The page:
The book, which will be available in print and e-book, will contain my third novella, Vaudeville, in print for the first time, as well as 21 other short stories, including several previously unpublished tales. One tale in particular will see the return of a certain demonic muse, from my popular novella, The Noctuary.

My old friend and mentor Brett McBean has even humbled me by writing an introduction for the book.

Black Beacon Books has also been kind enough to let me provide the artwork for the cover of the collection and offer signed copies of all my print novellas (Torment, The Noctuary and The Last Night of October) and some Halloween-inspired artwork as a competition. Stay tuned for me details on that in the weeks to come!

Here’s a sneak peek at the cover art!

vaudeville-and-other-nightmares-cropped

This is my first published collection and I hope it pleases old readers and new. For more info check out Black Beacon Books’ website or their Facebook page.

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Society of Fear

Two questions were posed on the internet this week about books that have really gotten to me.

The first was whether books should have trigger warnings – warnings about the themes the books might contain, similar to warnings or classifications for film.

Currently some websites and blogs contain trigger warnings, but now some colleges in the US are proposing to put them on required reading texts and course workbooks. How long I wonder before they’re proposed for fiction?

Putting trigger warnings on books would be the first step toward book restriction. Think about it – if trigger warnings were imposed, accepted by the public and industry and imposed by some authority, then couldn’t they also restrict which books are published?

Here in Queensland, Australia where I live, the novel American Psycho was banned when it was first released because the content was deemed too extreme and that children might be exposed to it. So what, there was a possibility that American Psycho might have been placed next to Green Eggs and Ham by mistake? Banning that book was done out of fear and these ideas about trigger warnings is once again a product of the same fear, but only a softer, more under-handed approach. Surely a lecturer can simply give a verbal warning to their students – why deface a book to appease an overly politically correct society or sensitive individual?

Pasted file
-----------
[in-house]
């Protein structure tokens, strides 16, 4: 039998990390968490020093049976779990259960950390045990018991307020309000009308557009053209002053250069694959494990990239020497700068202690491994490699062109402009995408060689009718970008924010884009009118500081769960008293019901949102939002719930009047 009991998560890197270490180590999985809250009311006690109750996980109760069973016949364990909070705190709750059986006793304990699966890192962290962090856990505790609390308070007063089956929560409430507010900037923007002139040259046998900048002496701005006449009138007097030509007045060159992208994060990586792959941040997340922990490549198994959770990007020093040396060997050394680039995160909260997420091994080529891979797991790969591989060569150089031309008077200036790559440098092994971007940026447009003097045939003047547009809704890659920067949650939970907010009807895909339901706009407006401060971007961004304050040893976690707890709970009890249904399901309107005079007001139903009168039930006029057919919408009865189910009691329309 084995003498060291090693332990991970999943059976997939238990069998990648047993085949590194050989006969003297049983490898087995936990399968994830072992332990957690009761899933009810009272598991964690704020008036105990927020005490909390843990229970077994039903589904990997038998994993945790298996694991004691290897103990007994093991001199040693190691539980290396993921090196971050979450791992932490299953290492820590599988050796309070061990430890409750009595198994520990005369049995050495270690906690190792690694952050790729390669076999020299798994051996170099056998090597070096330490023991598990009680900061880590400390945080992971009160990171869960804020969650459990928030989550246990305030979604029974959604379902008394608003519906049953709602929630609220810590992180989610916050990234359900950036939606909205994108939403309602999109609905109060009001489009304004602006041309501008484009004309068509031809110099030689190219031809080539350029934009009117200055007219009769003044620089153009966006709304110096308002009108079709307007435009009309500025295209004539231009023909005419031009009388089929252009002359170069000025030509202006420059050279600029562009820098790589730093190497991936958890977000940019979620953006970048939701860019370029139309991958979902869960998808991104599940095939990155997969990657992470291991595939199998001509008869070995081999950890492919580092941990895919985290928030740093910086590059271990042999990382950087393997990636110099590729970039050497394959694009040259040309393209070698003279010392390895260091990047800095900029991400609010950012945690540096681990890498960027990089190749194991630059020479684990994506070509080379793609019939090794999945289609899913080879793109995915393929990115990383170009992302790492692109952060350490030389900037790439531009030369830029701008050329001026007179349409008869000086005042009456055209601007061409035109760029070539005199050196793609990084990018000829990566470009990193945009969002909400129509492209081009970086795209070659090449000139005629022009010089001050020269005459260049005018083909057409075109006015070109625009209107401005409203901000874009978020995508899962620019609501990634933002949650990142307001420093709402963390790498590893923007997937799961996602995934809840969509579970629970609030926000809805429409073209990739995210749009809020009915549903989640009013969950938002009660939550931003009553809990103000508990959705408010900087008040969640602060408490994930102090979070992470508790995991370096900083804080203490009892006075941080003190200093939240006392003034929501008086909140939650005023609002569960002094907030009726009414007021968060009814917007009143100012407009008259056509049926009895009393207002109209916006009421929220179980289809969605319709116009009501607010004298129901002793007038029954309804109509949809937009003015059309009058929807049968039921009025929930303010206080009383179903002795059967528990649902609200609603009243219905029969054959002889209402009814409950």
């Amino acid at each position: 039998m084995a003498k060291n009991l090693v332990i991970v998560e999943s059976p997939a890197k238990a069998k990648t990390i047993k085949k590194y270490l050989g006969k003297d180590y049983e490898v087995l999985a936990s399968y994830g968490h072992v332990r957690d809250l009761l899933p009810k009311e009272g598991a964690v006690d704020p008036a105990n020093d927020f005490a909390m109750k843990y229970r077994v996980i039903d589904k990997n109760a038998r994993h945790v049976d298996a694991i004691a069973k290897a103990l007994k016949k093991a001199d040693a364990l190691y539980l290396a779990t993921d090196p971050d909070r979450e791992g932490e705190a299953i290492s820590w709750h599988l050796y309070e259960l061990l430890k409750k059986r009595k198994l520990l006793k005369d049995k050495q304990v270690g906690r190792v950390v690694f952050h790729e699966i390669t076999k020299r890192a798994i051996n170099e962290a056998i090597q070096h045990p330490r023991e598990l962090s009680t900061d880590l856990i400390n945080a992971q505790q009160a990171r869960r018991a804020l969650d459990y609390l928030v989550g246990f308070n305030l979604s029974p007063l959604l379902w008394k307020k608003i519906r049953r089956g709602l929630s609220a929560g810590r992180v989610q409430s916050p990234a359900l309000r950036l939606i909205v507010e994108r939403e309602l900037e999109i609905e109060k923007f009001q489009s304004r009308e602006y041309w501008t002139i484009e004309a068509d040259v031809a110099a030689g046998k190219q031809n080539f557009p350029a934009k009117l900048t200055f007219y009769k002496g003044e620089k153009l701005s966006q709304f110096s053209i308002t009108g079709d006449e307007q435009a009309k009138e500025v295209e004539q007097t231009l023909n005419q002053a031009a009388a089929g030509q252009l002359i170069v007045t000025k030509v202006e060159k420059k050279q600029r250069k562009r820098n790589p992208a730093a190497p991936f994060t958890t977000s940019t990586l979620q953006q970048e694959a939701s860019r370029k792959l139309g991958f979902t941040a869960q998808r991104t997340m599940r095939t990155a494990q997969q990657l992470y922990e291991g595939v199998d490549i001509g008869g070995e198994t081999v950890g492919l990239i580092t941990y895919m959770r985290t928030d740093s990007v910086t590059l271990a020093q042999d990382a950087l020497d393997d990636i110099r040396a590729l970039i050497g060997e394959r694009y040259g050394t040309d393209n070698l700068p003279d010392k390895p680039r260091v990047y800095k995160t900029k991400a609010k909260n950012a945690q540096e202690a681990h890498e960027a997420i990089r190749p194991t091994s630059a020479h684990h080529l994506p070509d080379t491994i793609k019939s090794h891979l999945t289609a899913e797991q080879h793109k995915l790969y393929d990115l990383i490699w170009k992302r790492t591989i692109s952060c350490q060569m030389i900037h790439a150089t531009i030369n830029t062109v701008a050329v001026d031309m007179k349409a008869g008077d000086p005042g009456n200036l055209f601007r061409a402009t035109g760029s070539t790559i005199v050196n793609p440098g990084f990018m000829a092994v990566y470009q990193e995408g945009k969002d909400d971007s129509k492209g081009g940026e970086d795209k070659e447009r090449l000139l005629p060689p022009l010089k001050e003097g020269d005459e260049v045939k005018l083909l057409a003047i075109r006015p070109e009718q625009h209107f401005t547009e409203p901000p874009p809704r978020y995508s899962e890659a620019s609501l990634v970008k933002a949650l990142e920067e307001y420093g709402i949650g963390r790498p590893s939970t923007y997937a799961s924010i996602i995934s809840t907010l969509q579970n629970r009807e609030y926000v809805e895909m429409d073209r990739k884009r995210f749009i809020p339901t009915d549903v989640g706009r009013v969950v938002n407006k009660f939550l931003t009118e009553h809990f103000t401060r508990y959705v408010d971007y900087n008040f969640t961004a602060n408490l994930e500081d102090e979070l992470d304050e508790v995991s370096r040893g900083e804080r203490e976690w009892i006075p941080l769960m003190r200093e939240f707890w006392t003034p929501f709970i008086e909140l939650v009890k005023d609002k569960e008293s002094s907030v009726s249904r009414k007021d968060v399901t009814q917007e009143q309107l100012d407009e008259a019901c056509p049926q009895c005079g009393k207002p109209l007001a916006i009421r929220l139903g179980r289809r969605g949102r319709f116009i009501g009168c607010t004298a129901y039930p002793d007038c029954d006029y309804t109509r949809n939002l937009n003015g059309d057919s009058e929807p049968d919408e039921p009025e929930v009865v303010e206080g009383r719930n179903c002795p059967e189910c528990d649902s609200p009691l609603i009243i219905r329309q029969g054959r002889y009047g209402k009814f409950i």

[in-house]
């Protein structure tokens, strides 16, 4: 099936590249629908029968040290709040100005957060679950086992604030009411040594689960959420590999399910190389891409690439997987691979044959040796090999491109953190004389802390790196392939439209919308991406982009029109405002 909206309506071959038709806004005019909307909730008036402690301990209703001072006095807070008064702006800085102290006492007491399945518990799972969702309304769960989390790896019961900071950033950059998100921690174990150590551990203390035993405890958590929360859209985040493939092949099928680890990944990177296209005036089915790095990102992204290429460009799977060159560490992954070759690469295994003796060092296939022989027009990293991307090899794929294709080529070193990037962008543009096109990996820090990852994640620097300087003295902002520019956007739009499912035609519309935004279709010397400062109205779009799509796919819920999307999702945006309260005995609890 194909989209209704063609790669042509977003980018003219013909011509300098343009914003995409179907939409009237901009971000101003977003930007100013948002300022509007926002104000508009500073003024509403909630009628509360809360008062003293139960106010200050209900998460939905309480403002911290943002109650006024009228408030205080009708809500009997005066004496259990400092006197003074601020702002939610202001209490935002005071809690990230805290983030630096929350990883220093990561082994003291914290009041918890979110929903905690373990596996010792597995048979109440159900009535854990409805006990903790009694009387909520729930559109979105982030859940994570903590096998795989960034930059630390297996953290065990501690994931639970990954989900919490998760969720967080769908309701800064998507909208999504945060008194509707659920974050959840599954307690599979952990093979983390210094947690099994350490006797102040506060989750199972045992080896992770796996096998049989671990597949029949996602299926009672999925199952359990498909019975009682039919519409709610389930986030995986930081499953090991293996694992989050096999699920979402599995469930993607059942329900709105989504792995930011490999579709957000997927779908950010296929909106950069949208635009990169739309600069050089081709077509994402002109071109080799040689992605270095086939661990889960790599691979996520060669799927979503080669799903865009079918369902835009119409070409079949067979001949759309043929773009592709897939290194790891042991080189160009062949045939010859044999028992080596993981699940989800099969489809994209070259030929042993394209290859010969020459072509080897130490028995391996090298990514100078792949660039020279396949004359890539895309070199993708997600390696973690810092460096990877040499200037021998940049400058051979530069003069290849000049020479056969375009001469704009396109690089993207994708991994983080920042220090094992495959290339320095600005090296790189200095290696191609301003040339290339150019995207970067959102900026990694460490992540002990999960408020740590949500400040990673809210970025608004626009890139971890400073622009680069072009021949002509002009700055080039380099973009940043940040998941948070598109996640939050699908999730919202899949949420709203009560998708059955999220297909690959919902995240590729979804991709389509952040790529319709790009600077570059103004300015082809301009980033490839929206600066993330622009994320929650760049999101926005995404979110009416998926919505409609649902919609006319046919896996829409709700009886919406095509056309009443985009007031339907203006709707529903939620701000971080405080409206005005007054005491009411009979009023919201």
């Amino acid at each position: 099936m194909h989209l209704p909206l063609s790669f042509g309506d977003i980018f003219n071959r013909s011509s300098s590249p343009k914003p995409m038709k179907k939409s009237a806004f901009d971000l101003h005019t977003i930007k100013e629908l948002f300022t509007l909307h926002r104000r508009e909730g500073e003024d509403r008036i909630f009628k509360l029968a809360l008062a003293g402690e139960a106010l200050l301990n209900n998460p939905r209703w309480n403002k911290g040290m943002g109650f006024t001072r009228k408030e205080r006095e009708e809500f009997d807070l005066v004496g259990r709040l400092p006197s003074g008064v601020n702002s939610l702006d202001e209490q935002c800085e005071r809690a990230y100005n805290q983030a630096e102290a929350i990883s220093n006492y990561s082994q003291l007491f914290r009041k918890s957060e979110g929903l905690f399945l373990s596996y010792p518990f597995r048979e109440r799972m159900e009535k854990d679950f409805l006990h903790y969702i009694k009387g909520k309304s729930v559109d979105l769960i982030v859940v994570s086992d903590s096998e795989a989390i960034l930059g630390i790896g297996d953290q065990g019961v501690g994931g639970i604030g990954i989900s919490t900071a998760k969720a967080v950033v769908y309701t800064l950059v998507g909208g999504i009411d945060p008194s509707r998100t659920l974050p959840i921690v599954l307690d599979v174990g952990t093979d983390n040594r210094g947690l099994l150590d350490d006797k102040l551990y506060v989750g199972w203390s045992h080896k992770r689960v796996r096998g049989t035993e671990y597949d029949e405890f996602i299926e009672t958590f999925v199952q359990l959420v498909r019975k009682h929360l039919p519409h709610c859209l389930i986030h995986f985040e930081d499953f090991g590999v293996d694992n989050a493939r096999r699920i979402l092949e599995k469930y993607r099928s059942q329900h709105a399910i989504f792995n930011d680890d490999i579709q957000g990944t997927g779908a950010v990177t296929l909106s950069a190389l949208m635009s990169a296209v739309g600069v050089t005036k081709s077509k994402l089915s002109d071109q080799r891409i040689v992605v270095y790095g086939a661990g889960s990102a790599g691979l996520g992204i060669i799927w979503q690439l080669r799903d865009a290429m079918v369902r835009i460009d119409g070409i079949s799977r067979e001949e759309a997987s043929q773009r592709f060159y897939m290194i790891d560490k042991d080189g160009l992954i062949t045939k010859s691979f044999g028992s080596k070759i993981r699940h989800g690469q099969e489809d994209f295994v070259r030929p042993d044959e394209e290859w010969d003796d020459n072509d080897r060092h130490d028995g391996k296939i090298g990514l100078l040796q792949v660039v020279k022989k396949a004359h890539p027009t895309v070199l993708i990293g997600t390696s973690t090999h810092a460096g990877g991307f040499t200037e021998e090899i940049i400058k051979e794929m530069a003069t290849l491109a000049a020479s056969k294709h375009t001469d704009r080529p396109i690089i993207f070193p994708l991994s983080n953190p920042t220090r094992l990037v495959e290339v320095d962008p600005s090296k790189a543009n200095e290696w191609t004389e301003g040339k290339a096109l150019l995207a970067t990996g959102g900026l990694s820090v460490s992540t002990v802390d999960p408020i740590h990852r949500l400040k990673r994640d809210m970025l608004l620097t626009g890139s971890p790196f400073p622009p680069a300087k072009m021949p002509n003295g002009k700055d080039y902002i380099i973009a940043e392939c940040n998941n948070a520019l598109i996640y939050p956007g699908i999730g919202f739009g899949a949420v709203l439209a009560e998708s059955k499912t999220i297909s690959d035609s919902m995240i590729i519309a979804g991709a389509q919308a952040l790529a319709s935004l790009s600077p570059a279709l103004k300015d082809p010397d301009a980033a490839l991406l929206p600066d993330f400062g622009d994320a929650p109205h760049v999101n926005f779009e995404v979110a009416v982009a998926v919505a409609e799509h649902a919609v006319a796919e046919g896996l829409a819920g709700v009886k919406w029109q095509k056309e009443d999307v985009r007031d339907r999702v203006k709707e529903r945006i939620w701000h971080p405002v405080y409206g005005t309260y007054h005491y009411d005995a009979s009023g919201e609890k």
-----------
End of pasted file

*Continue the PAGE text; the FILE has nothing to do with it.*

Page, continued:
The horror genre is easily defined against all other genres, because of its themes and usually violent content. But good horror stories always put the gore and blood in context with the overall story. Horror books should never be judged by the violence within alone and these trigger warnings would act as an unfair prejudice on a book.

Ultimately potential readers make up their minds about a book when they look at the front and back covers. Usually, a horror book cover will literally scream horror and the reader will get the gist of the content within by reading the back cover blurb. If it seems like it will be too much for them they’ll put it down and move on to something else, right? They don’t need a book cover to be stained with trigger warnings!

Maybe I’m getting worked up over nothing, because such an idea would never be supported, but these days their seems to be so many assaults on our freedom of speech. As an author I don’t want anyone to prejudice my work because they might find horror offensive. If you don’t like horror, don’t read it!

The other question – Is Horror Literature? was handled much more succinctly by Glen Hirshberg over at the TorForge blog.

Of course, Glen’s right, horror has always been literature since ghost stories were first told in caves. It’s in our nature to need to be frightened – it’s part of our survival. The Gothic Novel brought horror into the literary mainstream with works like The Monk by Matthew Lewis and it will continue to play a part in storytelling for as long as we have need to point out the good and evil in this world.

Check out my Horror – the Best Thing You’ve Never Read post if you need more convincing.